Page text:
By Sgt. Kenneth D. Reed, Joint Multinational Training CommandApril 28, 2015
GRAFENWOEHR, Germany -- Soldiers with the 2nd Cavalry Regiment recently conducted an exercise aimed at integrating different-sized units on short notice into a maneuver commander's operation.
The 2nd Cavalry's Comanche Troop from the 1st Squadron and Bravo Battery of the Field Artillery Squadron executed what's known as a "walk and shoot" fire support exercise April 24 at the Grafenwoehr Training Area.
"2nd Cavalry Regiment received a 24-hour notice to detach a unit to come and conduct a live-fire exercise," said Capt. Christos Walden, an artillery operations officer with the Joint Multinational Training Command's range operations branch.
Comanche Troop received the order to provide fire support to a NATO Allied force. The walk and shoot exercise provides leaders the ability to synchronize fire support assets with current operations.
"The basic premise is that any unit in Europe will be able to detach a troop or battalion -- whatever size echelon they like -- to rapidly move and support a NATO Ally or partner nation," Walden said.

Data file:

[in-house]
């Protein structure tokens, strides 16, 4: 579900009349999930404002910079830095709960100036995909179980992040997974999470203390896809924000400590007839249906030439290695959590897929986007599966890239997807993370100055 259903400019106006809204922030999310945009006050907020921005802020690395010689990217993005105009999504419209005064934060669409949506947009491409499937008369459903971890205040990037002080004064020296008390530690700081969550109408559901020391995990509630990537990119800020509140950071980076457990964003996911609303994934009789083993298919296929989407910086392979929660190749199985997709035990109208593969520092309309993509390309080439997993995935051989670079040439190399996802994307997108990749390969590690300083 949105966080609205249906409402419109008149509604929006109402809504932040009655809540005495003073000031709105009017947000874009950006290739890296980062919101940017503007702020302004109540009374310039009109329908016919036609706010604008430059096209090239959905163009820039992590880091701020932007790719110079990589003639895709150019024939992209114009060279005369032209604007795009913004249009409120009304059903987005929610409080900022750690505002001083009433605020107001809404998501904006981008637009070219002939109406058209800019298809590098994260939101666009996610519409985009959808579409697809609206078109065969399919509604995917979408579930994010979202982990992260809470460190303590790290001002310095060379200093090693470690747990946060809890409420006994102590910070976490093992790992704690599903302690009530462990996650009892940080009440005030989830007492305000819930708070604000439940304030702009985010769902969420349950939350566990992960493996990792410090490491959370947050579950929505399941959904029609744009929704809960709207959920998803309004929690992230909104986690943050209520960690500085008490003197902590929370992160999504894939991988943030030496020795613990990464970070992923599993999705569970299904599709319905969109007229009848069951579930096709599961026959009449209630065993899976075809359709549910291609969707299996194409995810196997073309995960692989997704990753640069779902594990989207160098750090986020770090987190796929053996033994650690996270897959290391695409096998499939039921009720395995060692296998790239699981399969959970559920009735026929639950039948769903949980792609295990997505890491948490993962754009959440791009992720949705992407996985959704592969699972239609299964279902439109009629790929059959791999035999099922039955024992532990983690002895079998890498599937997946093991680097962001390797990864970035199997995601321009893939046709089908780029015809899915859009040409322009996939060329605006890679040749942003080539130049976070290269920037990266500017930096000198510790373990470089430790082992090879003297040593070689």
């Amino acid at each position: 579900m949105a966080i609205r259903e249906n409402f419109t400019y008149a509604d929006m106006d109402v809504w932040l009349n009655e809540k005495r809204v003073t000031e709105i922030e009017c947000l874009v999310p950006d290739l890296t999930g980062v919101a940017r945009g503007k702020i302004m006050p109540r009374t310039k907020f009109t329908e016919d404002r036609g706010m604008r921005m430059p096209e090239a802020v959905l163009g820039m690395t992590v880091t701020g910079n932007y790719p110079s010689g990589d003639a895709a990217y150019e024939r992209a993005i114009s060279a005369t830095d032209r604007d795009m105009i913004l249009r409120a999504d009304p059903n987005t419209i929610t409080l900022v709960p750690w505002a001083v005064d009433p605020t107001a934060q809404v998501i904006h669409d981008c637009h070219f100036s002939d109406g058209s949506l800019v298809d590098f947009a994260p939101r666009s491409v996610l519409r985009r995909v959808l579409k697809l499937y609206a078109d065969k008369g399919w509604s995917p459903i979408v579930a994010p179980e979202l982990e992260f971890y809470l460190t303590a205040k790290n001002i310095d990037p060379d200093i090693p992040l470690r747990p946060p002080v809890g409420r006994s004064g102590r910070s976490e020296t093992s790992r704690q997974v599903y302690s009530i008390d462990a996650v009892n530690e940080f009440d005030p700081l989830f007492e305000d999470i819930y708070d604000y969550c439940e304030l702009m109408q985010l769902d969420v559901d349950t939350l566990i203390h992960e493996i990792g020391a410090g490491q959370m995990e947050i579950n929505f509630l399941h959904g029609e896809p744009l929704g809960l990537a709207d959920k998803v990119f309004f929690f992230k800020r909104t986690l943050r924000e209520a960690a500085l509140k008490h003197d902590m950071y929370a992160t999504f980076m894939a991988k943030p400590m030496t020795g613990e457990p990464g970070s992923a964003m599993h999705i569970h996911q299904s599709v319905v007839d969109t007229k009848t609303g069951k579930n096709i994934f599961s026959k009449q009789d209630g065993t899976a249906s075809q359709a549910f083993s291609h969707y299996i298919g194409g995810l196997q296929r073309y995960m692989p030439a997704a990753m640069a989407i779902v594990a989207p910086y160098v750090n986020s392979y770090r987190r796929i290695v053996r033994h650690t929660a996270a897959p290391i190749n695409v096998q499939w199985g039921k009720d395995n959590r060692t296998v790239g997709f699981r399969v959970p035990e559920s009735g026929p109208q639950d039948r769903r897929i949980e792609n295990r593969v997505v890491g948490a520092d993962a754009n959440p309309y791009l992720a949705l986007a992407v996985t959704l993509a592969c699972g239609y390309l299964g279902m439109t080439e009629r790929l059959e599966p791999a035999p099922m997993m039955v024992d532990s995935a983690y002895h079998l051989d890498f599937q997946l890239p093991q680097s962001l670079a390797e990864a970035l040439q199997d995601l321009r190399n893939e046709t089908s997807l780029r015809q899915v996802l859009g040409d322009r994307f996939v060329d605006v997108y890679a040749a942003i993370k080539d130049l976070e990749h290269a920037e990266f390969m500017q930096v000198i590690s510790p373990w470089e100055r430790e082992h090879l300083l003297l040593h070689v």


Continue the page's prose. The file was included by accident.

Additionally, the exercise affords maneuver commanders the ability to quickly combine separate training events into multi-asset management exercises.
The walk and shoot exercise branched off the larger multinational exercise Saber Junction 15, which draws about 4,700 service members from 17 countries to JMTC's training areas during the month of April 2015.
"Today we had an outstanding opportunity to integrate fires into our maneuver plan," said Capt. Michael Sims, Comanche Troop Company Commander. "We got the chance to use artillery and close air support along with our internal assets, our 120mm and 60mm mortars."
Comanche Troop, with direct support from the M777 Howitzers of the regiment's Field Artillery Squadron, executed the fires exercise, allowing the ground force commander and fire support personnel to integrate, control and synchronize company and battalion mortars and field artillery while maneuvering platoons through numerous objectives.
Leaders at the company and platoon level were provided the opportunity to immediately assess the effects of different weapon systems as they maneuvered onto each objective.
"These alliances are built on trust," said Sims. "The way we build that trust is through working together, training hard, and increasing our capacity and capability to perform."
Once Comanche troop has completed its fire support mission to the NATO Allied force, it will re-join the rest of the regiment.